What does the future of education look like, post Covid-19, in South Korea?
Top priority for Korean parents is English! There are tens of thousands of English Hagwons in Korea. A Hagwon is effectively a private learning centre that almost all Korean students will have attended at one time or another to supplement the learning that they get in normal schooling. Most of these learning centres focus on memorisation and not so much on creativity, with many of the expatriate teachers in these centres complaining about the amount of pressure and work the students are subject to.
The style of Korean education has led to a generation of followers in Korea, instead of innovative thinkers in the Korean workforce which is now catastrophically lacking. Korean students are focussed on test results and high grades in order to get into the best universities in Korea. They lack true passion and dream goals. With a rise in AI and machine learning, more jobs in Korea are becoming obsolete and this is leading to a need for students to become entrepreneurs whereby the next generation can be creativity, think laterally and to demonstrate strong communications skills in order to succeed.
Hagwons & Covid-19
What covid-19 has so clearly identified is the need for education institutions to innovate and it is inevitable that some Hagwons will almost certainly have to close due to the impact of coronavirus and local distancing measures. What will inevitably follow is student learning at home, online and therefore Hagwons will need to innovate in order to move forward and collect market share. 5G technology will appear in Korea this year and will allow students to embrace digital education in a range of formats and on a range of different mobile devices. Education influencers will be in high demand and VR teaching will become an important source of technology.
Changing the Norms
As stated before, Korean students need to become more adaptable and entrepreneurial, but along with that they need to become more creative and curious. Korean culture is structured, whereby those below cannot question what happens in the hierarchy above them and therefore not question strategy or decision making. Hagwons focus mainly on getting youths into university, but what if they focussed on entrepreneurship and leadership in order to be at the forefront of the future of Korean students expanding their creative minds.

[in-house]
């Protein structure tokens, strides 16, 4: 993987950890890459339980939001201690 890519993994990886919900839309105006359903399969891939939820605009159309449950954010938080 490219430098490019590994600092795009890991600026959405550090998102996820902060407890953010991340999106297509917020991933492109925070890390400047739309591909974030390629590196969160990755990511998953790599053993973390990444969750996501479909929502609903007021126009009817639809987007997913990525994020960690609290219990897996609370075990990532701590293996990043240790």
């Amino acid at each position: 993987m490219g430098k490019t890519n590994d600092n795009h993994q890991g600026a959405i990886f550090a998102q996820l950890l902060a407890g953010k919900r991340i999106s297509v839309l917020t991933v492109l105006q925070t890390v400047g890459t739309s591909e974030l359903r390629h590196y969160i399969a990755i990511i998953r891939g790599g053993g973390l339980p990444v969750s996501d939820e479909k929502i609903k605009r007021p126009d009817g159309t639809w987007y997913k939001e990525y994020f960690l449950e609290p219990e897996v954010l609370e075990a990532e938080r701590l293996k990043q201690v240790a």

Workforce has to Adapt
As technology grows, there will no doubt be fewer jobs as robots will be more efficient in terms of productivity and cost. Education needs to adapt in Korea so that students are exposed to more subjects rather than focussing on Maths and Science. Once they become passionate about a subject they can dive into the depth of it. Thinking critically will be key to this. A Korean Hagwon that focusses on a variety of subject will become successful. Why compete with what everyone else does when you have the opportunity to stand out.
VR (virtual reality) Key to the Education Revolution?
A Korean Hagwon has the potential to be very successful with the implementation of VR in their English Curriculum. English teaching has become mundane and children need to be excited again and enjoy their learning. Data backs up the potential for the use of VR with studies suggesting that retention can be up to 70% higher in visual reality. VR can transform the way children learn, however it has not been embraced as yet due to the perception of its high cost to implement. This point has a case but institutions do not need to immediately go and purchase top end technology as their are low cost cardboard headsets that can be attached to a smart phone. This would lead to the implementation of more superior head sets over time. Companies such as Google, Samsung, Apple and Facebook are already leading the market in looking for VR applications in the classroom.
What can VR Provide
Virtual Trips Around the World: Only a few Koreans actually travel outside of Korea in their lifetime. VR can provide field trips to the Louvre, into deep space, to the darkest depths of the ocean and even time travel. There are infinite possibilities.
Connecting Virtually with Other Students: Imagine an English class whereby Korean students can connect with and talk to students in the UK, US or Australia. For that matter anywhere in the world. A cultural exchange can be born.
Teaching Trade Skills: Trade skills are important anywhere and are not going to diminish. In VR students can demonstrate the skill in the cockpit of a plane, learn how to make a coffee as a barista and more. What used to need a controlled environment can be accomplished in the world of VR.
Online Classes: This may seem an obvious point however when you consider that Hagwons generally only attract students that live close by, much the same as a kindergarten. By delivering online classes from the comfort of a students home the market opens up exponentially to the whole country, including the rural areas.
Virtual Tour of your Hagwon: Parents would no longer need to come to the Hagwon to view facilities. An online tour will allow them to tour the Hagwon with the use of a headset and 360-degree view of the facilities. It also allows children to become familiar before they even set foot in the classroom.
English education in Korea is very competitive and difficult for children. Students are under a lot of pressure and Hagwons have the opportunity to make English learning fun and allow students to enjoy their education. There is a huge potential in a post Covid-19 world.
Who will make the leap first?
Read our Series of blogs on South Korea: South Korea, Covid-19 & Education Technology & SOUTH KOREA: Setting Up a New School
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